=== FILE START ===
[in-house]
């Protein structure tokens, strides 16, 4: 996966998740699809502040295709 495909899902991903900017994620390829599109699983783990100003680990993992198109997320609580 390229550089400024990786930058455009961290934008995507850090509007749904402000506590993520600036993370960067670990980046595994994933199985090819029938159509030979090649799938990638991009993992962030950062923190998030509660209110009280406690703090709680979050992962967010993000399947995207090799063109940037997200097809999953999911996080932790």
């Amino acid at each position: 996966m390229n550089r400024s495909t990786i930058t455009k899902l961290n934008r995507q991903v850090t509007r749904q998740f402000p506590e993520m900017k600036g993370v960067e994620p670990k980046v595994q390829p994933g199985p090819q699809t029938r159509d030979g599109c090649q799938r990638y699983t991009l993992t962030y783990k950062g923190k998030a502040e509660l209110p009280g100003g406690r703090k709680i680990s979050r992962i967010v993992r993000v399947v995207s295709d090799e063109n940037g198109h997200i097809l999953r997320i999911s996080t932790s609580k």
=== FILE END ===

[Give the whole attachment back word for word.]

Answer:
[in-house]
């Protein structure tokens, strides 16, 4: 996966998740699809502040295709 495909899902991903900017994620390829599109699983783990100003680990993992198109997320609580 390229550089400024990786930058455009961290934008995507850090509007749904402000506590993520600036993370960067670990980046595994994933199985090819029938159509030979090649799938990638991009993992962030950062923190998030509660209110009280406690703090709680979050992962967010993000399947995207090799063109940037997200097809999953999911996080932790």
């Amino acid at each position: 996966m390229n550089r400024s495909t990786i930058t455009k899902l961290n934008r995507q991903v850090t509007r749904q998740f402000p506590e993520m900017k600036g993370v960067e994620p670990k980046v595994q390829p994933g199985p090819q699809t029938r159509d030979g599109c090649q799938r990638y699983t991009l993992t962030y783990k950062g923190k998030a502040e509660l209110p009280g100003g406690r703090k709680i680990s979050r992962i967010v993992r993000v399947v995207s295709d090799e063109n940037g198109h997200i097809l999953r997320i999911s996080t932790s609580k």